(We went 2 years ago when M was almost 1 (he stayed with Grandma) and it was a blast, but we didn't really know anyone (R was a summer clerk without a job offer yet). And last year we had moved to AZ after R's graduation only 3 days prior to the retreat, so we missed it. But this year M is more than old enough to be without us for 2 days, again with Grandma, and we have no babies currently, plus we know a lot more people that were there this year. It was so fun!)
We drove up to Sedona on Friday at about noon, and it's so beautiful up there. The temperatures are much more mild, and the red rocks are spectacular. We stayed at the Hilton, so we checked in, mingled in the hospitality suite for the afternoon as people arrived, ate snacks, and then lazed around the pool until dinner. Then we walked down the road to Cucina Rustica. Let's just say that it was the best filet mignon that I have EVER had, and they're always pretty good, right?! It was served with this Gorgonzola cream sauce and crispy potatoes and vegetables sauteed in butter...yum! So, dinner was great! Then I went to bed, but R stayed up to watch all the folks that were already drunk at dinner go back to the hospitality suite and keep on going. I'm sure it was quite entertaining, but I was sleepy :)
Saturday was the laziest day I've had in a while. We got up and hiked a little bit in the morning, but it was leisurely and slow. We saw Cathedral Rock, took a few pictures, and got breakfast at the Desert Flour bakery. We laid out with friends at the pool some more and proceeded to get sunburned in the shade and in about an hour (stupid elevation). Then, we ate lunch outside and drank (virgin) strawberry daiquiri's. Around then we put R down for a nap and I was off to the spa. I had my cucumber water, and my book and waited for my masseuse, who then pulverized my muscles for about and hour and a half. I walked back to our room in a daze, collapsed in a heap and then we were off to the hospitality suite again to snack and play cards until dinner. Dinner wasn't as good the second night, but I did have another filet mignon, and it was tasty. I went to bed early again, but R stayed up again, and there was much playing of ping pong and various shenanigans.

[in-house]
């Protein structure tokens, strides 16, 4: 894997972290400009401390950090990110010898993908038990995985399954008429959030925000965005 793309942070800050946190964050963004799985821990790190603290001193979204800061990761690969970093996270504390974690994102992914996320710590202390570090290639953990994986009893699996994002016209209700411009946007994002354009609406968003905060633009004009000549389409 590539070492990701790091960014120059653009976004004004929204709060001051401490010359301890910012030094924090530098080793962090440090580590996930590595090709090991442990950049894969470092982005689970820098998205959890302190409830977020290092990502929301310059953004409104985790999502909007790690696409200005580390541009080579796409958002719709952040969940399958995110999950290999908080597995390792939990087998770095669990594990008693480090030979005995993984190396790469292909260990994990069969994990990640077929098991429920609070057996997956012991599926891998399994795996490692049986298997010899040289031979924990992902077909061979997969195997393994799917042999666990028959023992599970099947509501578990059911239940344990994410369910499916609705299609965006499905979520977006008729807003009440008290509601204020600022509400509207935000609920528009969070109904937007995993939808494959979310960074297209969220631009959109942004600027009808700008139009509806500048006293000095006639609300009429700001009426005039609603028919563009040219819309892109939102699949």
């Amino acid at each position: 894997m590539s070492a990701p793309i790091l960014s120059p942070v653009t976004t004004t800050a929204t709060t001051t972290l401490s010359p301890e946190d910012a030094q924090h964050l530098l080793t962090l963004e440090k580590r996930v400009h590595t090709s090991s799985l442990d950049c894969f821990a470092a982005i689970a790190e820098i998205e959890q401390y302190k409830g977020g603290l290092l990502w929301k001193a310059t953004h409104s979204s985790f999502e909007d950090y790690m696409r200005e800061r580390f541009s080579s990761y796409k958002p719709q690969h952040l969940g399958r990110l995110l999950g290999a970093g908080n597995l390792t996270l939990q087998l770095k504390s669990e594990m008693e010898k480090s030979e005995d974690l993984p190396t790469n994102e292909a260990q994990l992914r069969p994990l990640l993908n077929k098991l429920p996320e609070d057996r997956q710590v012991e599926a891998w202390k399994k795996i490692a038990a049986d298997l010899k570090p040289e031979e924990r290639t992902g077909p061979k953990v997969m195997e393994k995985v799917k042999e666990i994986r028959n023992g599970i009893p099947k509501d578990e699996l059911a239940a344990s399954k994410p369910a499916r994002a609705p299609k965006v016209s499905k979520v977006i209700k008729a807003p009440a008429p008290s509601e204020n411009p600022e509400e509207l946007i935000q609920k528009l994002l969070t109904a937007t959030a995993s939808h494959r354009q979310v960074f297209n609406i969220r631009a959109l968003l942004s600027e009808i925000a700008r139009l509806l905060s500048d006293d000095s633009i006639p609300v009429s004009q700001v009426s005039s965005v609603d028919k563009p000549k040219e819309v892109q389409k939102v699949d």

M was sorely missed, so we left the hotel as early as we could and sped home to see the little guy. He was jumping up and down when we came in and it melted my little heart! Back together at last :)
Thursday, June 05, 2008
www.ewg.org is the main site
this is their database called Skin Deep (search for info on specific things in your house)
This website has given me a new appreciation of the simple life. No more millions of bath and body products, no more wondering if my shampoo has junk in it I shouldn't be using while pregnant or breastfeeding (and therefore, probably all the time, huh?), no more wondering if I'm being as safe as I can without any real information, besides a hunch. Now I have the information! I've suspected for a long time that maybe laundry detergent and baby lotion and hair products could have a few less than desirable ingredients. But I lacked the knowhow of how to find out. Other websites seemed to smack of conspiracy theories, so I didn't trust them. And even though I trusted other like-minded people, it was hard to take their information seriously when I heard from them, and they usually "heard it somewhere".